The good news is that students are writing more these days. The bad news is the kind of writing they are doing is less than stellar. Instant messages via the Internet have now replaced the folded note passed secretly around classrooms. But these short, quick messages dashed off via cyberspace may not be helping students writing skills at all, some educators fear.
Students are learning to get their thoughts across quickly via computer writing but teachers say some abbreviated terminology, like "b4" for before and "b/c" for because, is showing up in classroom essays.
Fewer than one in three of the nation's fourth, eighth and 12th graders are proficient in writing, according to a recent National Assessment of Educational Progress report. That means most students weren't able to compose organized, coherent prose in clear language with correct spelling and grammar. The July report found that 97 percent of all elementary students spend less than three hours a week on writing.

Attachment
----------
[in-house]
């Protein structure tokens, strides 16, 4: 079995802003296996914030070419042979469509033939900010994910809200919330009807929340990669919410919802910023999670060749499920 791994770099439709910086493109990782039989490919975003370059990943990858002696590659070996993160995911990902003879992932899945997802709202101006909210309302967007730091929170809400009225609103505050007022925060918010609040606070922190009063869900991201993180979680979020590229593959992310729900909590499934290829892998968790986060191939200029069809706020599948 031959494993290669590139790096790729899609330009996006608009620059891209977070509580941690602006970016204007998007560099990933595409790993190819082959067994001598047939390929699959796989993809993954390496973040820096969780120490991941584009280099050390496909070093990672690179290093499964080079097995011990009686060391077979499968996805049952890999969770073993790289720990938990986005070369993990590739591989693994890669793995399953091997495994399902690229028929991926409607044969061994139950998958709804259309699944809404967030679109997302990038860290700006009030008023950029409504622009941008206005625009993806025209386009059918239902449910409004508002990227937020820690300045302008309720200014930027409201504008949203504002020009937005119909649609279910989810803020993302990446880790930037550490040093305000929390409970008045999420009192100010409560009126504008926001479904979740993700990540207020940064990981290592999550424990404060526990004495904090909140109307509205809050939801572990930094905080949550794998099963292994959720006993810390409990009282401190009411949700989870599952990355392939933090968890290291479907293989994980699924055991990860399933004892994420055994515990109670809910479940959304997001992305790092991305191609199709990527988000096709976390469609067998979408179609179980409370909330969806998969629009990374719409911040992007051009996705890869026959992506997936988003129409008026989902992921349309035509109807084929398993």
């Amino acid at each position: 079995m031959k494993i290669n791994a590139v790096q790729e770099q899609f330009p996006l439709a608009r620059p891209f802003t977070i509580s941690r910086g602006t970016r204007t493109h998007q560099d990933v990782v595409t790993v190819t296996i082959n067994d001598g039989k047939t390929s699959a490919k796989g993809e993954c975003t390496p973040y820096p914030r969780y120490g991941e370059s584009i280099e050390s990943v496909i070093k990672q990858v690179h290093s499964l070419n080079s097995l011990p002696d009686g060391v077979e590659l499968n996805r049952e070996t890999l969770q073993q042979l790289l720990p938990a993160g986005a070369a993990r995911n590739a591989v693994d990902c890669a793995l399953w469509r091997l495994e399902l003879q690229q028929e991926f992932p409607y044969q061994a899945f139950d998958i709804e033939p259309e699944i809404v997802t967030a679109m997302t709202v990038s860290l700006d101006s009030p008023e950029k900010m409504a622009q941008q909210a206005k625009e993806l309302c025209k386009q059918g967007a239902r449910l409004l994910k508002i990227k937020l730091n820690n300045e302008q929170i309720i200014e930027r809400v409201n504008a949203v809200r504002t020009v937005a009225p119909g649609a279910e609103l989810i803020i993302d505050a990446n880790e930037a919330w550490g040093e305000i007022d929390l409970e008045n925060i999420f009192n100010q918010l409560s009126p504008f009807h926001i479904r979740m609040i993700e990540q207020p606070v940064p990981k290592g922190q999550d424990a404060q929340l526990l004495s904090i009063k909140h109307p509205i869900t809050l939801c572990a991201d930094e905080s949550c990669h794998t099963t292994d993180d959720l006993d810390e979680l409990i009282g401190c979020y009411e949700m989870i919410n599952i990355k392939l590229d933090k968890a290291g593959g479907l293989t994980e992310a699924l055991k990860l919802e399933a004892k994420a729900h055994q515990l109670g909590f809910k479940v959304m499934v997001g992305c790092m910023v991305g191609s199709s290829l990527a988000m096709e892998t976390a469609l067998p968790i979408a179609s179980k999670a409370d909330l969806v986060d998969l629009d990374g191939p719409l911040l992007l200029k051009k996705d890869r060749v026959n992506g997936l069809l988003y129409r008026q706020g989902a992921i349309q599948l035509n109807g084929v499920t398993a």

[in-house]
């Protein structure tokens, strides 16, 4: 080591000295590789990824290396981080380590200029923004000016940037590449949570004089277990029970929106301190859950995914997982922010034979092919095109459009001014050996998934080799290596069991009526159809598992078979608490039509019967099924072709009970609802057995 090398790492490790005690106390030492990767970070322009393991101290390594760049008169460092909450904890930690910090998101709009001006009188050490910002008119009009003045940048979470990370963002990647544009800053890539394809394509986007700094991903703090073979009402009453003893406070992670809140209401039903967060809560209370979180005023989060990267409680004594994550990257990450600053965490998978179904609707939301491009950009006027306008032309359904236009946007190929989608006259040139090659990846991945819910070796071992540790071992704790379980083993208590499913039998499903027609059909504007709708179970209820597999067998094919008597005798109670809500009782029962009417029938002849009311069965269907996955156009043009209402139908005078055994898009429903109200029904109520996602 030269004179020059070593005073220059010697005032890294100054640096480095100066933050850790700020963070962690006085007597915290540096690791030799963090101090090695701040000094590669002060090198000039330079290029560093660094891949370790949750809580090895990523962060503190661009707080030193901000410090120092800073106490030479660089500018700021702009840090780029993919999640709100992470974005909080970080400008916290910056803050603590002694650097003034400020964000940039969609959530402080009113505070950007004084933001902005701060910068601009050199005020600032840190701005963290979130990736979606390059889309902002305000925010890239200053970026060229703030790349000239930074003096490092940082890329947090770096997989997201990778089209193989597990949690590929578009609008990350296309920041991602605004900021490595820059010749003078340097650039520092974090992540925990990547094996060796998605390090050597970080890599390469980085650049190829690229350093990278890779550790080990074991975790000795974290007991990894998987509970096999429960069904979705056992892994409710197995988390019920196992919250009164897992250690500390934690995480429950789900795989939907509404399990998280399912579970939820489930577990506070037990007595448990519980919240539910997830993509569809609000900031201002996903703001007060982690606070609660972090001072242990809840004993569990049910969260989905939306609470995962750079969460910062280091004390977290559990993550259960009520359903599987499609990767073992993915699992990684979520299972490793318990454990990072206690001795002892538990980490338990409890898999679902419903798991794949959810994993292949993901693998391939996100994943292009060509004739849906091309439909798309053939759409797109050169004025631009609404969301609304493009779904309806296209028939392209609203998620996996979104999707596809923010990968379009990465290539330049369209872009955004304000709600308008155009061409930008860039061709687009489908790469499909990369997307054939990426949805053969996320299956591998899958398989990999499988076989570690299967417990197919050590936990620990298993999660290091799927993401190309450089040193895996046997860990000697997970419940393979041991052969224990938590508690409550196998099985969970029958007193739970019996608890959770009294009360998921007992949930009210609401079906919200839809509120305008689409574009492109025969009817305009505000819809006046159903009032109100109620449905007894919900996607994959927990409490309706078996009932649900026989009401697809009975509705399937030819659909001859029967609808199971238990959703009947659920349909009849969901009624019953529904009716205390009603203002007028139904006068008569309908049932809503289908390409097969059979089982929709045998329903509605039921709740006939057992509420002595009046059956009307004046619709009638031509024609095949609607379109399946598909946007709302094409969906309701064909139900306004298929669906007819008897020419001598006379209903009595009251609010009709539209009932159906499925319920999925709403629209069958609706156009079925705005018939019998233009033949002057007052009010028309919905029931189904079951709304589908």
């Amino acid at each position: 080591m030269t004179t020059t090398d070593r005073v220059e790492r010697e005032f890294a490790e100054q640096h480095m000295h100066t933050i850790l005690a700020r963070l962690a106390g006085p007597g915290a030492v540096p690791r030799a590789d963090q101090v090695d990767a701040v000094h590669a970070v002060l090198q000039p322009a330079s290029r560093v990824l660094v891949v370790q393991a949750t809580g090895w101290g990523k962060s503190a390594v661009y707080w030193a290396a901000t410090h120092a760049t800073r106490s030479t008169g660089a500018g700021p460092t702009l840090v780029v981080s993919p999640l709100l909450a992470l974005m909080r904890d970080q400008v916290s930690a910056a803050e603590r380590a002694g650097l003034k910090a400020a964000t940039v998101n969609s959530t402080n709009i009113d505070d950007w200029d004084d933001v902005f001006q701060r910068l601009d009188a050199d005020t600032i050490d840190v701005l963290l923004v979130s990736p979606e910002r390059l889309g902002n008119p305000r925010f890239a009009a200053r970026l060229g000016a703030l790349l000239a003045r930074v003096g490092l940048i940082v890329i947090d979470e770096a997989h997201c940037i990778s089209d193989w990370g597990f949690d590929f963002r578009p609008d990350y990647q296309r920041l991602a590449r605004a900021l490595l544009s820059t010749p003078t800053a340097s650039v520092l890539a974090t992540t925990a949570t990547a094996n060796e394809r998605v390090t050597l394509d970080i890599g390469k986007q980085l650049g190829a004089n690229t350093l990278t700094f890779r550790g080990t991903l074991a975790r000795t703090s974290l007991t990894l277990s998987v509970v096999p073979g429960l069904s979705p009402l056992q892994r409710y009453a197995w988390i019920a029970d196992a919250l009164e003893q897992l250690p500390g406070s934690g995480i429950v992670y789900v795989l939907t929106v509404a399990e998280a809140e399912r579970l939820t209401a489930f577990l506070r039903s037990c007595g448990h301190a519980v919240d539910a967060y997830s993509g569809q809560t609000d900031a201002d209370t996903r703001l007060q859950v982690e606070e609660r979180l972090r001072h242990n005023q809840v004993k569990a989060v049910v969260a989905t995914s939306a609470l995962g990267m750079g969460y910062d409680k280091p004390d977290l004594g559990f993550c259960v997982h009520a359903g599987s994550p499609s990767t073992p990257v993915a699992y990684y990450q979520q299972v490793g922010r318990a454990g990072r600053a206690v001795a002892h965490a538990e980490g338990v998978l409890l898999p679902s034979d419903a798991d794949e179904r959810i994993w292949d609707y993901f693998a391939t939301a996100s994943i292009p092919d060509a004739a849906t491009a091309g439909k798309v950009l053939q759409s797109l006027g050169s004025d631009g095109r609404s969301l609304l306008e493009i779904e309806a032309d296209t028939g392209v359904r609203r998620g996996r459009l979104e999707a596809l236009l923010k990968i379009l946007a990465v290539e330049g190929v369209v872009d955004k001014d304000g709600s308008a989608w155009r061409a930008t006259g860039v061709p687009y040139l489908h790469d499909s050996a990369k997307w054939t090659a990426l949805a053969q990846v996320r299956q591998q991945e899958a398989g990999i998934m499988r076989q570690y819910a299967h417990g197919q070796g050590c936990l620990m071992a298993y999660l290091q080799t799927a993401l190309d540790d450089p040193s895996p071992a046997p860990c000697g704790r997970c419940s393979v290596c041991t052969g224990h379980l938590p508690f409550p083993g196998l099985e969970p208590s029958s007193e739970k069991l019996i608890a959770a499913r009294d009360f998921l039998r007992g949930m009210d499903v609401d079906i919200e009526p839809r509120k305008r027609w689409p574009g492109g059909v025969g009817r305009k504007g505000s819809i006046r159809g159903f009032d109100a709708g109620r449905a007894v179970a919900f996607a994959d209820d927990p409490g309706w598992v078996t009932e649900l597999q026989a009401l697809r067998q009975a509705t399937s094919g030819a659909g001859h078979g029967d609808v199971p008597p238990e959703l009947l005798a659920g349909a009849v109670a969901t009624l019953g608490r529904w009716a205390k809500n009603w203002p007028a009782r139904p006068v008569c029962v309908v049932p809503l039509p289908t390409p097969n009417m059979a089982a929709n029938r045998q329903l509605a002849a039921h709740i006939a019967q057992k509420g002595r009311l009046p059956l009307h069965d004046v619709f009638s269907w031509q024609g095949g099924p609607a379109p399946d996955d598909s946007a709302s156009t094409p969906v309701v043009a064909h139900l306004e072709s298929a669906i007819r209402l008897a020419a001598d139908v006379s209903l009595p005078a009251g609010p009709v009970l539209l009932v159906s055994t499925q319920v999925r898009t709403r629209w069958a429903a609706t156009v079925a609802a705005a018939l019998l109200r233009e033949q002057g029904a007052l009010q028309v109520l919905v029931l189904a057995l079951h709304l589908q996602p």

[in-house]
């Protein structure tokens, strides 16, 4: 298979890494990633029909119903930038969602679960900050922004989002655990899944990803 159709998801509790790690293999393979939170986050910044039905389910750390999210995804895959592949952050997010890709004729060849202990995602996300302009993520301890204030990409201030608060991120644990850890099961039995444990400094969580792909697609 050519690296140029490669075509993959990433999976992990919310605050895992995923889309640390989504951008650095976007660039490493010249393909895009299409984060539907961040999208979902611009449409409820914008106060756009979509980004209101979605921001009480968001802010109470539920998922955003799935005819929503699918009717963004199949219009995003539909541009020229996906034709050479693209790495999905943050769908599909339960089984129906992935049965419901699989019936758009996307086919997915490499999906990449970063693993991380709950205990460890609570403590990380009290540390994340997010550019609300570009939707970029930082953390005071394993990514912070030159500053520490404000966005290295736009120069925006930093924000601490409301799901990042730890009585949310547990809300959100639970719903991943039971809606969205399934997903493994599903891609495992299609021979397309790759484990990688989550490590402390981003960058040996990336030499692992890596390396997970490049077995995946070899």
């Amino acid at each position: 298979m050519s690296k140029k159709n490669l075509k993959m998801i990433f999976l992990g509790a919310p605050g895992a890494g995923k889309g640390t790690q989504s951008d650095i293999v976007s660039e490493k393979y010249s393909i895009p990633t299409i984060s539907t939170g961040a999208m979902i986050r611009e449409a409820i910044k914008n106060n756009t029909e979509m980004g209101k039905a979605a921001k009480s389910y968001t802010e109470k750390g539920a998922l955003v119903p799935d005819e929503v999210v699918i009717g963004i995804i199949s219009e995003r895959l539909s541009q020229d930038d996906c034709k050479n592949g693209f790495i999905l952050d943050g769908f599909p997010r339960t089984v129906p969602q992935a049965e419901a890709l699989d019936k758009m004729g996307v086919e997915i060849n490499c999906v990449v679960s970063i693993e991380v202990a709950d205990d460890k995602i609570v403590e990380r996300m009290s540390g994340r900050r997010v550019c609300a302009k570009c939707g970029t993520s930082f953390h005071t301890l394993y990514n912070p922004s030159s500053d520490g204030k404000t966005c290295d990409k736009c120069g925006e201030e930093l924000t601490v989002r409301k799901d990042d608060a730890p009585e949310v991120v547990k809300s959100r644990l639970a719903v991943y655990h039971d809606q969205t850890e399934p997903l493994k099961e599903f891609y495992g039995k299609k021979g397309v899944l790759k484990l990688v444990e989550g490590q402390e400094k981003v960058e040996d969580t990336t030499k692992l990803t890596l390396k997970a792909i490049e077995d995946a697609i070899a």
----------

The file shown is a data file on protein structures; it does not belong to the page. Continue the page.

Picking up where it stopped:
"Some of the problem may be what is going on with the Internet. A lot of kids write these short kind of notes to get thoughts across, but to be able to organize and be coherent, that is where they fall down," says Marilyn Whirry, a former California 12th-grade English teacher and 2000 National Teacher of the Year.
Still, say others, at least the Internet gets students writing. There are other reasons students are not reaching proficiency levels. Often, writing is nudged out of the curriculum because educators must spend more class time on math or reading skills. …